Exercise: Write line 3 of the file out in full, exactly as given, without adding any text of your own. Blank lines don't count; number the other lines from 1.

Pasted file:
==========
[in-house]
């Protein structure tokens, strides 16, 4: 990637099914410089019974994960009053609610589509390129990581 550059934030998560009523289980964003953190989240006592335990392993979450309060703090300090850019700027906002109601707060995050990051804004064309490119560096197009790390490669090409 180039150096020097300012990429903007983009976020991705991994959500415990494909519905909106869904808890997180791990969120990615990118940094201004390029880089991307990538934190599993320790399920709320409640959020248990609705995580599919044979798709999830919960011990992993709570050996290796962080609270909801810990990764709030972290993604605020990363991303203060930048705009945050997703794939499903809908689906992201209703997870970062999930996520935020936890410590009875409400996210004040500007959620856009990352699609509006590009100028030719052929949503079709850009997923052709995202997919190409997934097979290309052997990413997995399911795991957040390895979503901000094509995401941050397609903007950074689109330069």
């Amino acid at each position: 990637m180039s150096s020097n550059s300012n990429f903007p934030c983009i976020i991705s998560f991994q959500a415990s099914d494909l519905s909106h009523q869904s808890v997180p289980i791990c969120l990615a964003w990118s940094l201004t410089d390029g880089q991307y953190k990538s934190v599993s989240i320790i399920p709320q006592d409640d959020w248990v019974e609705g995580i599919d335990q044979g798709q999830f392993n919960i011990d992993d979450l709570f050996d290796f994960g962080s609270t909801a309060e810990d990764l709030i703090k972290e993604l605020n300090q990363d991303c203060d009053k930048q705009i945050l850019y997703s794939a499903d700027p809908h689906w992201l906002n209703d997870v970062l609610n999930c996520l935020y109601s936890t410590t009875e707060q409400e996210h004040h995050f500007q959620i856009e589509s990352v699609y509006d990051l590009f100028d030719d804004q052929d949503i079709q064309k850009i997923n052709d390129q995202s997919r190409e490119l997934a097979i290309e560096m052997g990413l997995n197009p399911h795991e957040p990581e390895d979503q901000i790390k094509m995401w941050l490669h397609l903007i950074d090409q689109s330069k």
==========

């Amino acid at each position: 990637m180039s150096s020097n550059s300012n990429f903007p934030c983009i976020i991705s998560f991994q959500a415990s099914d494909l519905s909106h009523q869904s808890v997180p289980i791990c969120l990615a964003w990118s940094l201004t410089d390029g880089q991307y953190k990538s934190v599993s989240i320790i399920p709320q006592d409640d959020w248990v019974e609705g995580i599919d335990q044979g798709q999830f392993n919960i011990d992993d979450l709570f050996d290796f994960g962080s609270t909801a309060e810990d990764l709030i703090k972290e993604l605020n300090q990363d991303c203060d009053k930048q705009i945050l850019y997703s794939a499903d700027p809908h689906w992201l906002n209703d997870v970062l609610n999930c996520l935020y109601s936890t410590t009875e707060q409400e996210h004040h995050f500007q959620i856009e589509s990352v699609y509006d990051l590009f100028d030719d804004q052929d949503i079709q064309k850009i997923n052709d390129q995202s997919r190409e490119l997934a097979i290309e560096m052997g990413l997995n197009p399911h795991e957040p990581e390895d979503q901000i790390k094509m995401w941050l490669h397609l903007i950074d090409q689109s330069k």